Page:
Life Story: Susie Baker King Taylor (1848–1912)

Black Union Army Worker and Reconstruction Era Teacher

The life story of a woman who served with the 33rd U.S. Colored Infantry and struggled to find her place in the Reconstruction era.


Susie King Taylor, “Frontispiece,” Reminiscences of My Life in Camp: With the 33d United States Colored Troops Late 1st S. C. Volunteers (Boston: Published by the Author, 1902). New-York Historical Society Library.

“My School House in Savannah”

Susie King Taylor, “My School House in Savannah,” Reminiscences of My Life in Camp: With the 33d United States Colored Troops Late 1st S. C. Volunteers (Boston: Published by the Author, 1902). New-York Historical Society Library.

Susie Baker was born on a plantation in Liberty County, Georgia, on August 6, 1848. Her mother, Hagar Ann Baker, was enslaved by the Grest family. Susie inherited the status of her mother and began her life as an enslaved person.

When Susie was seven years old, her enslavers allowed her and two of her siblings to move to Savannah, Georgia, to live with their free grandmother. It was illegal to teach enslaved people to read and write, but Susie’s grandmother knew that education was important. So she sent Susie to a secret school for Black children. To make sure the school remained a secret, Susie and her classmates never arrived or left at the same time. If the school was discovered, they would all have been severely punished.

Susie was a quick learner and soon mastered everything the school could teach her. A white playmate then offered to secretly tutor her. When that girl went to boarding school, Susie studied with her landlord’s white son. Susie used what she learned to help her grandmother and other free Black people in her neighborhood resist the oppressive laws they lived under. For example, she wrote passes for her Black family and friends, so they could travel at night without being arrested by the city watchmen.

In April 1862, when Union troops came close to Savannah, Susie’s grandmother was arrested for suspected abolitionist activities. Susie moved back to the Grest family plantation. Soon after her return, Susie’s uncle helped her escape to the Union Army line. She became one of thousands of escaped enslaved people who were considered contraband by the Union Army and was sent to a contraband camp on St. Simon’s Island. Within a few days of her arrival, Union officers learned that she was educated. They offered to buy her books and materials if she would start a school for the children of the camp. Susie eagerly agreed, and at the age of 14, founded the first school for free Black children run by a Black woman. By day, she taught children, and at night, she taught their parents.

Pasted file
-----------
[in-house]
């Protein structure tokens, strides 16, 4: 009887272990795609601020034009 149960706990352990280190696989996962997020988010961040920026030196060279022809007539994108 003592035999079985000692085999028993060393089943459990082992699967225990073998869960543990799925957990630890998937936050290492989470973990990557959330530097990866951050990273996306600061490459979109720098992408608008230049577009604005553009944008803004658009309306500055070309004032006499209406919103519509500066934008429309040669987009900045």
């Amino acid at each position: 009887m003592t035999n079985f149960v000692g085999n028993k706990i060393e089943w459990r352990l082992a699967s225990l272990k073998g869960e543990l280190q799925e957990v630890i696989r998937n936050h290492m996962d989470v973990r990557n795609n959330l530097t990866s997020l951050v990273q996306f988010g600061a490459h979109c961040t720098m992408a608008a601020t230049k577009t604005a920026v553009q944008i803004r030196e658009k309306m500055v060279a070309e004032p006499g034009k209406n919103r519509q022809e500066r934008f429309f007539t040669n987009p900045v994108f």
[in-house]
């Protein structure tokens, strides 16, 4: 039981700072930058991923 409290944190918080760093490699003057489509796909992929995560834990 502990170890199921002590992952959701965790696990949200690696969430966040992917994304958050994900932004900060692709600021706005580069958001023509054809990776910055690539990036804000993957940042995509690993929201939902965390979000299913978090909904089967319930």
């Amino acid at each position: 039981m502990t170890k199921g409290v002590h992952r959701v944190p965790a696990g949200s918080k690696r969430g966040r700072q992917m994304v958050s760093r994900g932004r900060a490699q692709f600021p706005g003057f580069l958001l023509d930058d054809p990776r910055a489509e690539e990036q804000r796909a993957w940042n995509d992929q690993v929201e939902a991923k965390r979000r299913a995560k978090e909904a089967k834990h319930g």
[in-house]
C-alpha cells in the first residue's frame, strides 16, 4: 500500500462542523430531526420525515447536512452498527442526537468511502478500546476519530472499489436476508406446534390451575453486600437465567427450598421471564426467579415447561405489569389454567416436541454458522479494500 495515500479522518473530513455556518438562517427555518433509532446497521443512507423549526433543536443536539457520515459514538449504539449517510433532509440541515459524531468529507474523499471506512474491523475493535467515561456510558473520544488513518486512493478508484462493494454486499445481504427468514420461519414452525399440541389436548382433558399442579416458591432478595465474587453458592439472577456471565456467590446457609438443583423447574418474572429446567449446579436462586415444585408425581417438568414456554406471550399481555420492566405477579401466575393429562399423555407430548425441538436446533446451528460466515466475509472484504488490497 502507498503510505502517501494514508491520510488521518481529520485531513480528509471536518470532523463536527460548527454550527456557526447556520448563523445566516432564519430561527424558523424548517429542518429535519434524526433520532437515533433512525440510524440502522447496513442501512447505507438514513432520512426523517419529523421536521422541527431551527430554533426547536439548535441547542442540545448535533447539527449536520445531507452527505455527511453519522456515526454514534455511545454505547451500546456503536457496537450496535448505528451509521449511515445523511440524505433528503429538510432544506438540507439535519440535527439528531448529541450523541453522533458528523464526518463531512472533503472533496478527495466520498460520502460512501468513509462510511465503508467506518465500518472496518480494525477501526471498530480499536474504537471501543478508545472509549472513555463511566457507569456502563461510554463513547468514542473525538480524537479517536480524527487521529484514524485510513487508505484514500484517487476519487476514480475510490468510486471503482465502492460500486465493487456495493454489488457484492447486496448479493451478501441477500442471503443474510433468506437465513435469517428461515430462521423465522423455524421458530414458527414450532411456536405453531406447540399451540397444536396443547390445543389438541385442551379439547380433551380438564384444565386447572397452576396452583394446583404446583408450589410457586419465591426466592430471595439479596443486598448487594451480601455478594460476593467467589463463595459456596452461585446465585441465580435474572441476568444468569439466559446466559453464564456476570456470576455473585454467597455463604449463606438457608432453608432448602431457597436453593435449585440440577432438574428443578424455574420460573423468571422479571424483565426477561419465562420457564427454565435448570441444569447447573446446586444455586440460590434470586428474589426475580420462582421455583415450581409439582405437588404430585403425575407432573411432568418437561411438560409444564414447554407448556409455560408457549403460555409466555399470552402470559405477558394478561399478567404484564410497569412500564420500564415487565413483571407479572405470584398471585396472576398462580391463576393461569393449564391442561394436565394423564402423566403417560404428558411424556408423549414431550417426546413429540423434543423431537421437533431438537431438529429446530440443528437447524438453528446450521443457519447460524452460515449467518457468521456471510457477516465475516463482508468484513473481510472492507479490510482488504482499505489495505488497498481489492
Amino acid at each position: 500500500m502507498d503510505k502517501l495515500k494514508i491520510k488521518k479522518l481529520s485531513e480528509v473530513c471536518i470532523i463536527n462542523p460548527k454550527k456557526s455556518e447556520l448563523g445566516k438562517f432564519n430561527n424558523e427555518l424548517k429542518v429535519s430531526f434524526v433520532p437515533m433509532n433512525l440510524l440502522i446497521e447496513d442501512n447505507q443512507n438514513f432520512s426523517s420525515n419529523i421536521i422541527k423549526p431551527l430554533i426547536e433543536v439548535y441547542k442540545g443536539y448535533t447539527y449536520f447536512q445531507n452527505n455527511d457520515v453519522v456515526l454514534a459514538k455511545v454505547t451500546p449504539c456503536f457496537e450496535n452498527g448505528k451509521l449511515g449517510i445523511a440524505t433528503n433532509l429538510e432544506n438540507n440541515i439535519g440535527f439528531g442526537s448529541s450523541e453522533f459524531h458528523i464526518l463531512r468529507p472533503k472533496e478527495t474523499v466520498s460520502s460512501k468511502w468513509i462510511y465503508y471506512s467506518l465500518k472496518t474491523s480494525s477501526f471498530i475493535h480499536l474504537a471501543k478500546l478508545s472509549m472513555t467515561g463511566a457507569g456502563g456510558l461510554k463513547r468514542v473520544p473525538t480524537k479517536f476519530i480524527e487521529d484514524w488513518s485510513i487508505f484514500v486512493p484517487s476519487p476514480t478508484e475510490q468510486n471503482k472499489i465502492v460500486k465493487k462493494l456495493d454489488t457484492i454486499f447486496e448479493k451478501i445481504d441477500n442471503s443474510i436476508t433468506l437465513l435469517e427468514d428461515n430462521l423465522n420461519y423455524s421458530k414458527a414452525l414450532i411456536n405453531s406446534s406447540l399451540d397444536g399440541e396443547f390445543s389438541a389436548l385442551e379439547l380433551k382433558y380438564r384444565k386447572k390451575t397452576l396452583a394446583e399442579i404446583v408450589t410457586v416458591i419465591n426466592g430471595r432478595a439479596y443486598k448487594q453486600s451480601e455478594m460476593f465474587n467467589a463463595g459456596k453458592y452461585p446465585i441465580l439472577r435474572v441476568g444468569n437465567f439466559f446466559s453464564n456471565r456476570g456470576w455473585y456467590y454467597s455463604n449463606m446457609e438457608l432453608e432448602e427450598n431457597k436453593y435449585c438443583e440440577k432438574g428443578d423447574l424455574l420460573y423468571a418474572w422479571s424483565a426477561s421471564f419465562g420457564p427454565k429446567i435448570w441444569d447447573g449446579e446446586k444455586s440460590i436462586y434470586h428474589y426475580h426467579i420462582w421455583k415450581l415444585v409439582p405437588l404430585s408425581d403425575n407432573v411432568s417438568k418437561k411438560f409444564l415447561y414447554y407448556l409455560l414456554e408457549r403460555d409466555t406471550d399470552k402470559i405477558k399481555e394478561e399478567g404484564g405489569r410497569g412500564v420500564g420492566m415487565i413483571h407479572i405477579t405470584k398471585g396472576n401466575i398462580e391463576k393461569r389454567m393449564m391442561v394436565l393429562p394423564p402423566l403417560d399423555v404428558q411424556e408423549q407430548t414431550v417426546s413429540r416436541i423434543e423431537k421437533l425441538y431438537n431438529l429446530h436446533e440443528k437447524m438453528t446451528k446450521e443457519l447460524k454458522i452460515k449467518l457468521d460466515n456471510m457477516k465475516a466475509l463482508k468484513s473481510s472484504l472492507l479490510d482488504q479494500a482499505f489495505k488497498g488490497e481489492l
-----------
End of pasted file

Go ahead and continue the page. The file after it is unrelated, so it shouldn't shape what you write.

Confederate soldiers frequently raided the camp at St. Simon’s, captured people, and returned them to their enslavers. In response, the men of the camp formed a militia to fight off these attacks. Their bravery caught the attention of the Union Army. In August 1862, Captain C.T. Trowbridge arrived to recruit men to join a Black regiment he was forming. This regiment would come to be known as the 33rd United States Colored Infantry. Susie married Edward King, a Black officer in the infantry, and joined the regiment as a laundry worker. Because the regiment was not officially recognized by the U.S. government, the soldiers did not get paid for the first eighteen months of their service.

For the next four years, Susie traveled and worked with the 33rd U.S. Colored Infantry. She experienced firsthand the hardships that Black Union troops endured throughout the war. Though she was officially a laundry worker, Susie did a variety of jobs for the regiment. She served as a nurse, cleaned and tested weapons, made meals for officers, and taught any interested soldier how to read and write. When President Abraham Lincoln issued the Emancipation Proclamation, the troops Susie served finally got the full salaries and back pay due to them. However, the U.S. government never paid Susie for her work nor awarded her a pension.